Tips to Perfect Your Elevator Pitch
A brief summary, a topline report, a high-concept pitch, a business plan in 25-words or less… You know it as the “elevator pitch,” the concise encapsulation of a big idea, so named for the time it takes to get from the ground floor to wherever your pitch-ee is stepping off the elevator. “I’ll give you 2 minutes. Go!”
This concept, first introduced in the 1980s, has become so integral to the business process, even illustrious institutions such as Harvard offer tips on how to perfect this all-important snapshot of your business concept. Here, a few tips of our own.
An Elevator Pitch for How to Deliver an Elevator Pitch
The first step to an effective elevator pitch is clarity. What is the concept? Who is your customer? How does your idea address their needs?... Distill your idea down to those few key points that best explain your idea, then create a clear framework for communicating them.
Be prepared to respond to questions and comments: “Tell me more about you and your company.” “What is the purpose of your product or service?” “How can you help us succeed?” “What are the market opportunities?” Etc. An elevator pitch is not a sales pitch and your purpose is not to sell. But you do have to know the selling points and be ready to provide them when the opportunity arises.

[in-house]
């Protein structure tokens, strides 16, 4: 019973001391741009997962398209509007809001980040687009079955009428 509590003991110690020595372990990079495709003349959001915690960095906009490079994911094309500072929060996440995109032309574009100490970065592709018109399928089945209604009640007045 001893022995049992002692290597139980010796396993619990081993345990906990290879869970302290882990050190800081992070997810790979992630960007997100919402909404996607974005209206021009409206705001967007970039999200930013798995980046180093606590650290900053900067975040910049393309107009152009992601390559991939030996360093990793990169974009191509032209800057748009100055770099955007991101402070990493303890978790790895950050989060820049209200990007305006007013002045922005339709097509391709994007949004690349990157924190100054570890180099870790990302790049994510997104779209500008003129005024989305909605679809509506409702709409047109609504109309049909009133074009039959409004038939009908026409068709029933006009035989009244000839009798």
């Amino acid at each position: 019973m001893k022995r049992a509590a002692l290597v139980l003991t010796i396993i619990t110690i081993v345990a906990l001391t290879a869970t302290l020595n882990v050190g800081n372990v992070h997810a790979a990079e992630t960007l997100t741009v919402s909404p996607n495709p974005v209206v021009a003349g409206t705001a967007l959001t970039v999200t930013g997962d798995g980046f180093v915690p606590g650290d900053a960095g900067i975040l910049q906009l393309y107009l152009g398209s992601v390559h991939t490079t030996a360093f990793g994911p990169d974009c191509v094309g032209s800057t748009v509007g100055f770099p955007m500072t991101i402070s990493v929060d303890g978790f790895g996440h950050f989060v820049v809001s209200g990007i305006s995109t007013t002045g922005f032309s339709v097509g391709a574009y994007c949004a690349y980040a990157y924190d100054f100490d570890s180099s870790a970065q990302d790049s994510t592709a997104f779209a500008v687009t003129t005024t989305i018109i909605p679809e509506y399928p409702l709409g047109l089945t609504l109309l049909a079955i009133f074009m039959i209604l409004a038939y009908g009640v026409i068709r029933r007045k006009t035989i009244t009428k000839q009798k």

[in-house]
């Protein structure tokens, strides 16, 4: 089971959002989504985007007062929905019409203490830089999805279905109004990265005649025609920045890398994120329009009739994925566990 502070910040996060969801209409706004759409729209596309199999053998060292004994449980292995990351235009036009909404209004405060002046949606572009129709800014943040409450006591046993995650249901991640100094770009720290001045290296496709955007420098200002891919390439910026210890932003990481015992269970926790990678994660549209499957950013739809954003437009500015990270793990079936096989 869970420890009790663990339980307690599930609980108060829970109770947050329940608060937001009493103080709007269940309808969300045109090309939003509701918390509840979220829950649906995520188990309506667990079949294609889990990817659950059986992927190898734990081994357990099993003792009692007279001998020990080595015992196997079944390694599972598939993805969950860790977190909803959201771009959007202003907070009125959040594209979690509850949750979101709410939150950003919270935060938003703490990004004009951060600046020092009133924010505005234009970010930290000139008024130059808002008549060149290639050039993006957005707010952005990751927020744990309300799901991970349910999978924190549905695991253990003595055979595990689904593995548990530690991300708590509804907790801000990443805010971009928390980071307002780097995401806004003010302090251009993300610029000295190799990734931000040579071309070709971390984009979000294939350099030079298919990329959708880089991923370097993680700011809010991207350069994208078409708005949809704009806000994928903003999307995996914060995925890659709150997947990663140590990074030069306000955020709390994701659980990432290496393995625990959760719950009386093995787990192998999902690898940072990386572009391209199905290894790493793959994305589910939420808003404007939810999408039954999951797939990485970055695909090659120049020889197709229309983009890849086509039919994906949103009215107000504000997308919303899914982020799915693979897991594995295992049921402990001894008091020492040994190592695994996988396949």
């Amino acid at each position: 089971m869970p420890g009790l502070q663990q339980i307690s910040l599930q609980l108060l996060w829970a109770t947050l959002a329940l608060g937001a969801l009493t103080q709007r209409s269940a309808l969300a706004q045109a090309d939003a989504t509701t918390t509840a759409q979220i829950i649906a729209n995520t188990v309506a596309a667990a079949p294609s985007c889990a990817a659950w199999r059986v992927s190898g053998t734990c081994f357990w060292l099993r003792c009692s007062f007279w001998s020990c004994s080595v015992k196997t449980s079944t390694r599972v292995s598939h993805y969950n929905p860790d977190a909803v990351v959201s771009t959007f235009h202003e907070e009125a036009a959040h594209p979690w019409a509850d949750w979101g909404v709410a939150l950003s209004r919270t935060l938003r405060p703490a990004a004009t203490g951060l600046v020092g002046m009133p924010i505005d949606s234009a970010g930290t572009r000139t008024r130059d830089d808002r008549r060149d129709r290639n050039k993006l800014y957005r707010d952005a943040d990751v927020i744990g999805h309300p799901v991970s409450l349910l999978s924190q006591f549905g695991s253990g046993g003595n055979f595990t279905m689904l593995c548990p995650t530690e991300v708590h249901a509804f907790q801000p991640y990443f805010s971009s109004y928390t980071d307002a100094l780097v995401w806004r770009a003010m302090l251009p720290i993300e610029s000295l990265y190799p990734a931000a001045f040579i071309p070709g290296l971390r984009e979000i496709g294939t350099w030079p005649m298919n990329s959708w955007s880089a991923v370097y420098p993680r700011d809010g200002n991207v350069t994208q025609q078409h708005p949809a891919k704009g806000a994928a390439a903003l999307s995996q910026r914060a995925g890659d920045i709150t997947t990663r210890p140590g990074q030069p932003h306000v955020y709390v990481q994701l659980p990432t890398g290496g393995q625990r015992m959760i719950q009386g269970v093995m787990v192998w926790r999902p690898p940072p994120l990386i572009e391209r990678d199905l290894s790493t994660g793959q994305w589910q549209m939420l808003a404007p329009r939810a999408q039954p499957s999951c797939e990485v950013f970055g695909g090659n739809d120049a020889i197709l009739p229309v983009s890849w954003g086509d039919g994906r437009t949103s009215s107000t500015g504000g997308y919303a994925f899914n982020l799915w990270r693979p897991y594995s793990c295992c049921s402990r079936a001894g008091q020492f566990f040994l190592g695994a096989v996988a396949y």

One of the most important aspects of an elevator pitch is to point out what sets you apart from the competition and what is different about you, your product, your service, and your company.
4. Business Model
Wrap it all up with an explanation as to how your project, product and/or service is going to make money, and the reasons why it’s going to be successful.
The main requirement is that it should not be too long. Provide just enough essential information to generate interest. Make it clear, concise, and compelling.
And yes, rehearse it, but do not memorize it. The last thing you want is to sound robotic. Focus on memorizing only key words and ideas to ensure you are communicating naturally.
Now go get ‘em!
Content originally published by Eureka.